What to do with CAE positive goatgreenspun.com : LUSENET : Dairygoats : One Thread
Well, our doe's test came back a "weak positive" and I have no idea what to do. She is very thin and giving less than 2 quarts a day. We do plan to breed Nubians, there is a market for them here, the rest of the goats are very healthy, I have heat treated every drop of colosrom and milk her triplet does have gotten. But....???any opinions? Vicki, I know you had one in the past, what did you do? The gal I bought her from advertised a CAE free herd. She was thin from the time I got her, but I was trusting and well, a dumb new goat breeder. Can I ever sell goats? I just am at a loss. Anyway, thanks for any advice you all may have. Cara
-- Cara Dailey (firstname.lastname@example.org), April 12, 2002
Cara, if I were you, I'd return the doe to the herd she came from. All the rest of your does are negative right? If you haven't tested them all, you need to; they can have this and look quite healthy. Anyway, if the rest of the herd tested positive (do you know where the blood was tested?), and there is just this one doe that is positive, and she is not something priceless and irreplaceable, send her on her way. Quarantining a single goat is a lot of expense and hassle, and IMHO not wirth it, unless the doe is very special (genetically). It will also help you sell stock if you can advertise your own herd as having all negative goats, with test results to prove it.
-- Rebekah (email@example.com), April 12, 2002.
Cara, sorry to hear of your situation. Unfortunately even the best of intentions between buyers and sellers can go wrong, and not always intentionally.
What do you mean by "weak positive?" Was the reading right on the line? From the description of the doe, she is obviously stressed and needs some TLC. The decision to manage a goat with CAE is a tough one to make and only you can make that decision. Many yrs ago folks had to manage the goats in order to perserve the bloodlines. To effectively manage CAE positive does you must seperate them and isolate in seperate facilities or pens. You are on the right track with prevention management by heat treating and pastruizing the milk.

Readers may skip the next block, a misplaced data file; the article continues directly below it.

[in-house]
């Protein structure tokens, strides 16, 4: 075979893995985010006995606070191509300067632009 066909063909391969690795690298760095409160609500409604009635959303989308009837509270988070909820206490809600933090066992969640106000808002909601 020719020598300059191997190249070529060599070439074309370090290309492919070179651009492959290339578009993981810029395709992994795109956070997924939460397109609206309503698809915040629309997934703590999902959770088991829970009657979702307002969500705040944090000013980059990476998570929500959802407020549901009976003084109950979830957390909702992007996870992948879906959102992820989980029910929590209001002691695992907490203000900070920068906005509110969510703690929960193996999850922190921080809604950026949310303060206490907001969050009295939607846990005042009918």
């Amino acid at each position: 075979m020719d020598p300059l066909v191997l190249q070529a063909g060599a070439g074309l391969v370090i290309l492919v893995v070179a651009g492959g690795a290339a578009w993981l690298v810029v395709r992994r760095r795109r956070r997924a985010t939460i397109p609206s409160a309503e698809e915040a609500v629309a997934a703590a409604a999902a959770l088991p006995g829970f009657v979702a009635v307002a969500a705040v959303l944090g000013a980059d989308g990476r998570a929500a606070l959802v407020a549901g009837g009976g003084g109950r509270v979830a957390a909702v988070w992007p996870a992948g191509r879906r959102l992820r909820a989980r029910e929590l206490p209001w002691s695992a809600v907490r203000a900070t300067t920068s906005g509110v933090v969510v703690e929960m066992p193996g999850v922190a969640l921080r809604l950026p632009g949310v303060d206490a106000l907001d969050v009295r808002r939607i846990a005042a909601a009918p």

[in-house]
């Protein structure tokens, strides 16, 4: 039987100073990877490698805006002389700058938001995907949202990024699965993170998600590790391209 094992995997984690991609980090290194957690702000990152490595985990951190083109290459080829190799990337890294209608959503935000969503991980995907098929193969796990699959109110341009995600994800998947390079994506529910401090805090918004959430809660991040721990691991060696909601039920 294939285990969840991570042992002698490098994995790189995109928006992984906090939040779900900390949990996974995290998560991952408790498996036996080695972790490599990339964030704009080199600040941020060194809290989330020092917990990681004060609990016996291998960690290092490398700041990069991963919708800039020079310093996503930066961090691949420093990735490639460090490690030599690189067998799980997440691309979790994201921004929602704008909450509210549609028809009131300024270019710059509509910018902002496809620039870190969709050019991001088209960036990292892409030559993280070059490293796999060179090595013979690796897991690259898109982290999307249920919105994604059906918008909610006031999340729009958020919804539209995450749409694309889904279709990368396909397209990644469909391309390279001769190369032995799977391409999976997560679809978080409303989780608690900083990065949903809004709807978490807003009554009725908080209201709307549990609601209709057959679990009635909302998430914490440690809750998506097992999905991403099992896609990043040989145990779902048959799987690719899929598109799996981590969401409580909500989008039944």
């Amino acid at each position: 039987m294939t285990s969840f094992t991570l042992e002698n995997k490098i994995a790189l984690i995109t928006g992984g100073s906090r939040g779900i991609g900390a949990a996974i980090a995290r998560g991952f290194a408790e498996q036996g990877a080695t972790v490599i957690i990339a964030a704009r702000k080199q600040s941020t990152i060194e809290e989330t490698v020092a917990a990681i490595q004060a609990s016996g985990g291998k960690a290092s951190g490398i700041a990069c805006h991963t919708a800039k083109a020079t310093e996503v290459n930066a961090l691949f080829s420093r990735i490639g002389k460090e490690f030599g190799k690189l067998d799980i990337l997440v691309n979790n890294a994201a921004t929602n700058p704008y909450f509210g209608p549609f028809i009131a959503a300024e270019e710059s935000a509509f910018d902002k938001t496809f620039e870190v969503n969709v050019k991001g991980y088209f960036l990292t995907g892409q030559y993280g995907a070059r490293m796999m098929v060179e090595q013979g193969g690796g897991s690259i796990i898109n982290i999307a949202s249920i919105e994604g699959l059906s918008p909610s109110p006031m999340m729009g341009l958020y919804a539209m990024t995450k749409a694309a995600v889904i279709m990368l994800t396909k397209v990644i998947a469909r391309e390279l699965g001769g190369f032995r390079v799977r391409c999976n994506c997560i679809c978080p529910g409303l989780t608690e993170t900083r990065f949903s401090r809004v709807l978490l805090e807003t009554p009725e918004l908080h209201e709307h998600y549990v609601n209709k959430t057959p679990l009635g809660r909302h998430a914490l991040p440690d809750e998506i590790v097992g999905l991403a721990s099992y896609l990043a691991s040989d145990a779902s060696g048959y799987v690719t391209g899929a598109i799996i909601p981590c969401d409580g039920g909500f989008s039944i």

Are her knees swollen or is she experiencing any respiratory troubles? Did you use WADDL or Texas A&M? (think thats it, Vicki will know) These 2 labs are most reliable.
To answer your question about selling goats, yes, you can sell, however make sure you mention the status of your herd upfront. Many folks will advertize and guarentee CAE free, but that is impossible. I would also recommend making a written sales agreement and signing and then notarizing. State in the contract that you make no explicit claims and set the deal in legal terms. Actually to protect yourself I would ask a lawyer to assist you in drawing it up. I would also recommend entering into such an agreement when buying goats. Leave nothing open, spell it all out. That way you are protected, and the buyer or seller. Also, be careful if you sell any goats with the understanding they are for culls, that can come back to bite you too if the individual buys with that intention and then changes his/her mind. Its the questions that are not asked that will haunt you down the road. I would suggest if you decide to sell goats and they may have CAE, or its questionable, to sell for slaughter. As heartless as that sounds its probably the most prudent thing to do with such animals.